I’ve been thrilled to see the sanctuary movement around the country. But I have to say I also have had some feelings of: Wow, why wasn’t there a sanctuary movement when the war on drugs was declared? Where was the sanctuary for people who were suffering with drug addiction, when the police came with SWAT teams and dragged them away? Where were the safe spaces?

I think that we need to begin talking about what does it mean to create these safe spaces in our communities, to begin welcoming one another into our homes and into our communities when they’re returning home from prison, people who are on the streets. We need to begin doing the work in our own communities of creating the kind of democracy that we would like to see on a larger scale.

I hope that we will also take seriously the necessity of building alternative parties, and do that work in our communities of organizing movements of movements, creating safe spaces and sanctuary, coming into dialogue, figuring out what a common platform might be for all of us, and building on the work that is happening elsewhere around the community. Even as we resist Trump, doing so with an eye toward building a truly transformational, even revolutionary movement that can become a meaningful alternative to the Democratic and Republican parties.

Taylor: I’m wondering, within that context, if you, Naomi, would talk about the Leap Manifesto in Canada as a concrete example of what organizing can look like?

Naomi Klein: We tried to do something similar coming on a couple of years ago in Canada and this idea has been spreading. There’s actually been quite a bit of interest, in this country and in different countries, in this model. In Canada, we did start at the national level, it’s a little easier to do that in a country with a much smaller population, but one of the things that’s been interesting is that it’s now gone local. People are taking it and working with it at the city level, at the union level.

What it was is precisely what Michelle was talking about: a people’s platform. We actually did it during an election campaign, where we looked around and we saw that not one of the three parties that had a chance of winning the election had a platform that we felt met the historic moment, whether on inequality, Indigenous rights, racial justice or climate change. So, a group of us convened a meeting of 60 movement leaders, theorists, very cross-movement, and we had high-level leadership from the trade union movement, from the climate movement, migrant rights…. It wasn’t perfect: we didn’t have everybody who we should have had, but we had some incredible Indigenous leadership in the room.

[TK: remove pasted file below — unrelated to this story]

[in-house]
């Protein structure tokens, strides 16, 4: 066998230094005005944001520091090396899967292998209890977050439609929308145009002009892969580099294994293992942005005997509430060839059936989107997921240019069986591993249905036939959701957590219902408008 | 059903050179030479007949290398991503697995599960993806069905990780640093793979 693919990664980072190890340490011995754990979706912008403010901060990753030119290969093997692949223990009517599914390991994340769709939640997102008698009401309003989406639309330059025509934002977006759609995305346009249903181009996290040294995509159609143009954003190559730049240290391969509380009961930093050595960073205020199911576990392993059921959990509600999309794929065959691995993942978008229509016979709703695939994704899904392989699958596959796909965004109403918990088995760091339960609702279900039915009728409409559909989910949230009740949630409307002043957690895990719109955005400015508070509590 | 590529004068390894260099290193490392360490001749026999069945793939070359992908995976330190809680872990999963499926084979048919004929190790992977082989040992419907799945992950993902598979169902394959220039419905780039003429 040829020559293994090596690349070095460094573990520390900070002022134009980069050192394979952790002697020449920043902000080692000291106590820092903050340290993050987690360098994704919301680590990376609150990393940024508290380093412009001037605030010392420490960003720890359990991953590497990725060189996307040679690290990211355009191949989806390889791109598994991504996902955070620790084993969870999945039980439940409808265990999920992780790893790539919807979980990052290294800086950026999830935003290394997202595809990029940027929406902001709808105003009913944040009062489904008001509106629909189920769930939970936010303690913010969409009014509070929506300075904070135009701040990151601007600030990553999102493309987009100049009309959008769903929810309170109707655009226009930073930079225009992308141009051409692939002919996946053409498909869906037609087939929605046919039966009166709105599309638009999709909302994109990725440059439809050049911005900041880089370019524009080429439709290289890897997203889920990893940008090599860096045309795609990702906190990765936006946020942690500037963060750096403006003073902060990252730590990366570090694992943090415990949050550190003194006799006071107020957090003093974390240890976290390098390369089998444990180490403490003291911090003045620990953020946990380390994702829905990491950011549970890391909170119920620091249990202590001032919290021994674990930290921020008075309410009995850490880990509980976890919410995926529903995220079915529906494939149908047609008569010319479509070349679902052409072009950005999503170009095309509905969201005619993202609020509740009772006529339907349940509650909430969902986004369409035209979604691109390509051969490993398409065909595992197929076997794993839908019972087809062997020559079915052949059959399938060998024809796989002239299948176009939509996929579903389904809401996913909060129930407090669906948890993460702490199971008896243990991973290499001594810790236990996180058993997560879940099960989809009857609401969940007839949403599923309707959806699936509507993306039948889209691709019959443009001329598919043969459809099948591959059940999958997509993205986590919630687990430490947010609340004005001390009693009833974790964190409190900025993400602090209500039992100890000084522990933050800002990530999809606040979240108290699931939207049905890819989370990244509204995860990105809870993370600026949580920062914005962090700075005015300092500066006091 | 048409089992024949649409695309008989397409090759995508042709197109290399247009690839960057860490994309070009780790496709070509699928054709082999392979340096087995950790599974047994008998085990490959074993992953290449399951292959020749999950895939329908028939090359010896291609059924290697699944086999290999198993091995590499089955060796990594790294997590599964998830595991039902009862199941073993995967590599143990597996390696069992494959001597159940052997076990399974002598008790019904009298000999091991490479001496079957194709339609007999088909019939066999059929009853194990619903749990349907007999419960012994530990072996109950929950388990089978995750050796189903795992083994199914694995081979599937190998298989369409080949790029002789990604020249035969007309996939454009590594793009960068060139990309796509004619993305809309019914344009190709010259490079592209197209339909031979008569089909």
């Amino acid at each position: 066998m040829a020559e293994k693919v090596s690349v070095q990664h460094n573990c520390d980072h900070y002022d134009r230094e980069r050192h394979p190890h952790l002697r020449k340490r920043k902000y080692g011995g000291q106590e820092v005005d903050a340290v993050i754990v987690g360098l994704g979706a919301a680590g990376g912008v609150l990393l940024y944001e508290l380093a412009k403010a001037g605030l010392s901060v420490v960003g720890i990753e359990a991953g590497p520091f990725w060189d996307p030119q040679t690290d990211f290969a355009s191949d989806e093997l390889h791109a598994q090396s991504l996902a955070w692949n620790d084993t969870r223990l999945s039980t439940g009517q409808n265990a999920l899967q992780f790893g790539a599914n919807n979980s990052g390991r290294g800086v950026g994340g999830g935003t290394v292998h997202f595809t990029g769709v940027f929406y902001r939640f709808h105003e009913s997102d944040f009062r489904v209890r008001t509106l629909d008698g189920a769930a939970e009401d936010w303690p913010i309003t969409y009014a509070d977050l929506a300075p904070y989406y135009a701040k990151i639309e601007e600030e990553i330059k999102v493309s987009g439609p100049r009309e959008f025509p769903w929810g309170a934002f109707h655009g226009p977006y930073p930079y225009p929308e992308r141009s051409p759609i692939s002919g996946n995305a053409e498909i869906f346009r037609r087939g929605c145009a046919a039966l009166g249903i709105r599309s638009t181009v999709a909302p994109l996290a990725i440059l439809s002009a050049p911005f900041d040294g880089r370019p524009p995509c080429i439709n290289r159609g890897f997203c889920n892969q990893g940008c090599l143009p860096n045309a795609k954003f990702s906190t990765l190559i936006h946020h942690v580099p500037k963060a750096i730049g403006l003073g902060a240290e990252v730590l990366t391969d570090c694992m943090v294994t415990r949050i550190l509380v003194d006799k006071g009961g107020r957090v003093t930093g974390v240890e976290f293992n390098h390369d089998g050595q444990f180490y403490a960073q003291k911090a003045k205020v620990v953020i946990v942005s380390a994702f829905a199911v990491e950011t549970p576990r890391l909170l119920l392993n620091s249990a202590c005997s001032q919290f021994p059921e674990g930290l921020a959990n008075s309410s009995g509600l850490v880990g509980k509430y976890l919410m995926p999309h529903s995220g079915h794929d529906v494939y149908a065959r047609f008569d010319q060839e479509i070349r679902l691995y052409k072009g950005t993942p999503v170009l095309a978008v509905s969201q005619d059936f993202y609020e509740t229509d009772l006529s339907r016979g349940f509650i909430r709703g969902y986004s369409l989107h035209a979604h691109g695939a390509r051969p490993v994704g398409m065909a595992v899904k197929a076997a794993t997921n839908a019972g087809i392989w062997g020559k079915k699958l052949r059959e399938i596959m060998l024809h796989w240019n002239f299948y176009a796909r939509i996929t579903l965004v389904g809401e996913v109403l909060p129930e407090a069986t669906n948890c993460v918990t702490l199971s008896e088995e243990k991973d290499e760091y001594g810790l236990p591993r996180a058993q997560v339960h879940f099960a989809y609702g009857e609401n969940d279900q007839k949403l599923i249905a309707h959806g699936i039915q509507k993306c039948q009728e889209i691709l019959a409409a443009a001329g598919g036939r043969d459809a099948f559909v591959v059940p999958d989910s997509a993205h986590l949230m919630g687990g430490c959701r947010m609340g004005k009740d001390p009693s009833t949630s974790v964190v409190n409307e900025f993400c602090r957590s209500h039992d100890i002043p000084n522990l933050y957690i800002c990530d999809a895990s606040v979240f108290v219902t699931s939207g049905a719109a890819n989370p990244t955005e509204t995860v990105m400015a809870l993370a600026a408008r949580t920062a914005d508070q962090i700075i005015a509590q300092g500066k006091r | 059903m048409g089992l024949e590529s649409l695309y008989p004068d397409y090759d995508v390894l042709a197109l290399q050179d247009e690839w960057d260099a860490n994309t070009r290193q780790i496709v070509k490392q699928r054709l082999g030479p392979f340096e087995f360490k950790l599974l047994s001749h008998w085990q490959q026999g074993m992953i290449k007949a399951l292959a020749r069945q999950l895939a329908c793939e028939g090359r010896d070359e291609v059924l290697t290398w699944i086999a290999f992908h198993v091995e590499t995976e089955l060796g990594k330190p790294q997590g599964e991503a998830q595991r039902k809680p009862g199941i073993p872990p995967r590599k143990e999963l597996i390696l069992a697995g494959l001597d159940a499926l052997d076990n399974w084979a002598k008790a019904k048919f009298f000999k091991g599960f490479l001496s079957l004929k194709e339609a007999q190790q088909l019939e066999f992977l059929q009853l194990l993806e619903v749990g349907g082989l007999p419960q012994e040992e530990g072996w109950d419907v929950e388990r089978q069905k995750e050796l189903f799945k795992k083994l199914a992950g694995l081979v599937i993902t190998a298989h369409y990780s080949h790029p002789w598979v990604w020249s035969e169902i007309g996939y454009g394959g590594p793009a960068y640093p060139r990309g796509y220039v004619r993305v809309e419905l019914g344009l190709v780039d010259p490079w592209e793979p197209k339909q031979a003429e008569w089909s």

We had two days of very, very hard discussions, trying to understand why we hadn’t worked together in the past. We had had coalitions of ‘no’ before, where we had come together to say “we don’t want this trade deal,” “we don’t want this politician,” or “we don’t want this terrible austerity package that’s coming down.” But we had not in recent memory come together to say, “This is what we do want. This is what the world we want actually looks like. What does it feel like? How can we imagine it?”

“If you’re not arguing, your coalition isn’t wide enough.” — Naomi Klein

Getting to that space to dream was really hard, because there’s baggage in all of these movements and there’s terrible history that we’re trying to navigate. We were blessed to have some incredible facilitators to help us work through that, and that’s really important when you’re building these spaces and people are coming together, to understand that arguments mean it’s working. If you’re not arguing, your coalition isn’t wide enough. This is part of healing. But it’s a real skill to know how to facilitate those moments so that you can move past them and through them.